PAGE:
The Irish security consultant who rescued shoppers during the terrorist attack on Nairobi's Westgate Mall has said that he was "just doing my job."
The unnamed former Irish Army Ranger and a colleague have been called heroes for risking their lives to save the trapped survivors of the attack, which killed 70 people.
The 37-year-old dodged bullets and returned fire on the al-Shabaab terrorists, killing one of the gunmen.
"There were bodies littered everywhere. They (the terrorists) cut down everyone in front of them," the ex-soldier told the Irish Independent.
He added that that attackers showed an advanced level of military training.
"The media spin coming from Kenya is that this was a small, poorly organised gang but from my first-hand experience that is not the case. They were well-trained, well-prepared and disciplined."
He also claimed that there continued to be confusion over the actual death toll of the attacks, which began on September 21 and lasted four days.
"Just counting the number of bodies I saw that day, I estimate that at least 100 and probably a lot more people were killed and are not accounted for. I believe there has been a lot of disinformation put out."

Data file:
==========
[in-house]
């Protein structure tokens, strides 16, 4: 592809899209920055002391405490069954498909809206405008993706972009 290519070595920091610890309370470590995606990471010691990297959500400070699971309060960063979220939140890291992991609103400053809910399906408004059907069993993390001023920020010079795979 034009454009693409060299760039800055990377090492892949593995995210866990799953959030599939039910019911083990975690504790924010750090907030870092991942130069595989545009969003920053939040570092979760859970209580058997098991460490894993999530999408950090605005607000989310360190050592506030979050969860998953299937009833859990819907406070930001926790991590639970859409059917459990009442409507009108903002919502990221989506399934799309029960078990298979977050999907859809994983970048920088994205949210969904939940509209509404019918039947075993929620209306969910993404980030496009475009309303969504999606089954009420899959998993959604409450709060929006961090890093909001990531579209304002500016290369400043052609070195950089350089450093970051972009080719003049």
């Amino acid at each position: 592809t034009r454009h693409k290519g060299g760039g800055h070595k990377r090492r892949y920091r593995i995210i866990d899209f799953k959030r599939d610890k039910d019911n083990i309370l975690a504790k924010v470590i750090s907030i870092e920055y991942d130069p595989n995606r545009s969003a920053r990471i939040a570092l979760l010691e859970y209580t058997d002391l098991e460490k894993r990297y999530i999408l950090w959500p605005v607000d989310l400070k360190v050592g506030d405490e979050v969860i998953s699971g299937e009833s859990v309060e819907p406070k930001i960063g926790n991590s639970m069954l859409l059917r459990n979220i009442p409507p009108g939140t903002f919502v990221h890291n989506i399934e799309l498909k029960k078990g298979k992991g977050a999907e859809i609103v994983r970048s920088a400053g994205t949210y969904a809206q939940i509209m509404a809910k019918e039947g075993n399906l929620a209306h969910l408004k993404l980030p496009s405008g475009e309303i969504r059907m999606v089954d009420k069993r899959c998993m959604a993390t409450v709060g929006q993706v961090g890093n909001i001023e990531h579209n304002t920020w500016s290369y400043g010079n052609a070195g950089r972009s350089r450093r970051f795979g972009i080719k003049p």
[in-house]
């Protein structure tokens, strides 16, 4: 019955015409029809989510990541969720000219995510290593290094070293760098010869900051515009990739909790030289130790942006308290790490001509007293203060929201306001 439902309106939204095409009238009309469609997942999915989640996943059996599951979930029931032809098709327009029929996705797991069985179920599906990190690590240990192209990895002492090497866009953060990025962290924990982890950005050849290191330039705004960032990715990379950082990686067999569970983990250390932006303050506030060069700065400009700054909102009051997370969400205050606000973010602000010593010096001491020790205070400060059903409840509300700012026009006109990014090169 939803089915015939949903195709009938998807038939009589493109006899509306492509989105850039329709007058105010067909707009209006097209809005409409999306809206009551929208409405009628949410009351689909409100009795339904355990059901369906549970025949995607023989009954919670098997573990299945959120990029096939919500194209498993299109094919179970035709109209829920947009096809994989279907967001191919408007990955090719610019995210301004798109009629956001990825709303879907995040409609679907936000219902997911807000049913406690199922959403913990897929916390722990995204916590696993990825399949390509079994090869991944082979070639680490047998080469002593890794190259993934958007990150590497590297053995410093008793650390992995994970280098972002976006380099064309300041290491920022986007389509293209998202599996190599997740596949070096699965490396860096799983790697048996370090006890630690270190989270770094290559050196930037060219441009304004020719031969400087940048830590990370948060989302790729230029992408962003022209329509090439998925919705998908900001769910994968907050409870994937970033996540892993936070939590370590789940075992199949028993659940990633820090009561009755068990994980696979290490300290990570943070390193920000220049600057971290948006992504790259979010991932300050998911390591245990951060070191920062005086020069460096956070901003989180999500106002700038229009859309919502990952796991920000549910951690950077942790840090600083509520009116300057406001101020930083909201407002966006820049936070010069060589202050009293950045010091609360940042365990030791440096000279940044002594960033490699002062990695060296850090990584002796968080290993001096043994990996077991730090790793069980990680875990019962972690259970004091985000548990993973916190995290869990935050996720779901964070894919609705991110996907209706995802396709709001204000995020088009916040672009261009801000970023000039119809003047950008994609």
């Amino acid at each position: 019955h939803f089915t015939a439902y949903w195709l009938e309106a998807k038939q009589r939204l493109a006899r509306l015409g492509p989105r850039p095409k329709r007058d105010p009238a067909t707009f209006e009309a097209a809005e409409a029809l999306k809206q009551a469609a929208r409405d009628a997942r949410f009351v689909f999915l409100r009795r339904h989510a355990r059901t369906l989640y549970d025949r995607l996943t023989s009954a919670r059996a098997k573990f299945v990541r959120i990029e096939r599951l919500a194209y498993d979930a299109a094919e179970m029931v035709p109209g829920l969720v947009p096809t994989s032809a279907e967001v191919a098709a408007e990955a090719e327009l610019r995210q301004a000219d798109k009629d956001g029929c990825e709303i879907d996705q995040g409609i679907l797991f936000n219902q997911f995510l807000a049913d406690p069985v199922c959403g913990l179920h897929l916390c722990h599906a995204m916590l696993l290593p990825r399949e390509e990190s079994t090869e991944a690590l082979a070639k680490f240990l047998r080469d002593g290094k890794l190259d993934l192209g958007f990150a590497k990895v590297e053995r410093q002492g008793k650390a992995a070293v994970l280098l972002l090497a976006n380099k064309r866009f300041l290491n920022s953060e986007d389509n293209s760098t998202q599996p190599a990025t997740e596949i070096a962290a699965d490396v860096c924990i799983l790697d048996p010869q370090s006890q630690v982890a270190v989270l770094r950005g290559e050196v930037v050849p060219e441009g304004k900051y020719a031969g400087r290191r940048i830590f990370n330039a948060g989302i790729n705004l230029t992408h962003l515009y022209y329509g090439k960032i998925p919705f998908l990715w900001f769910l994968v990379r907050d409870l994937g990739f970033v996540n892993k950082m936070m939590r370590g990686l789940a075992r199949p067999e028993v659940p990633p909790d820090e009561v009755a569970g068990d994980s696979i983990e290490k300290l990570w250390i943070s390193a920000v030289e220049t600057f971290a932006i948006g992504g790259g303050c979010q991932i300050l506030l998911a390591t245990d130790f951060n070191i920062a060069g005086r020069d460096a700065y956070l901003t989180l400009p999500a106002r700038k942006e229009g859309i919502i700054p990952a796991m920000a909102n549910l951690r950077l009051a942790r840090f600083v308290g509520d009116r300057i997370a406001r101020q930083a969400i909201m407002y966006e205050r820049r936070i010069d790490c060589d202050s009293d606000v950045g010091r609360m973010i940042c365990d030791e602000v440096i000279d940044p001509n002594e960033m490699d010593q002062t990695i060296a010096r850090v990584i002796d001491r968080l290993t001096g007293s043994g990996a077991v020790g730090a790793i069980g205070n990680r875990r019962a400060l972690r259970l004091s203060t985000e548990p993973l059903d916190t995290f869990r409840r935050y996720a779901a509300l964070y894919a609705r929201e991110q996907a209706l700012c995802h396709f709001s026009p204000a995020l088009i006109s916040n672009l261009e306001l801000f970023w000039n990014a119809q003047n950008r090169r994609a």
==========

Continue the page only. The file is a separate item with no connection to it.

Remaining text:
The former Ranger is the head of security for a major oil company in East Africa. He told the Irish Independent that he and a colleague were in their office a 10-minute drive away from the mall when the terrorists attacked.
"We were notified of the attack immediately and quickly discovered that two of our clients were trapped in a restaurant within the Mall.
"At that stage we had just one mission and that was to rescue two of our clients. In our efforts to get to them in the shopping centre, we helped evacuate a lot of people. There was nothing heroic about that – I was just doing my job."
The security consultant and his colleague were the first rescuers to enter the mall within 30 minutes of the start of the attack.
It is believed that the two men, along with a few police officers, helped evacuate up to 500 people. Neither he nor his colleague were armed when they entered the mall, but the former soldier was able to obtain a handgun from a civilian.
"There are serious lessons to be learnt from this attack by security services around the world," he said, adding: "The level of organisation and discipline suggests that they could try the same type of suicide mission anywhere in the West." he said.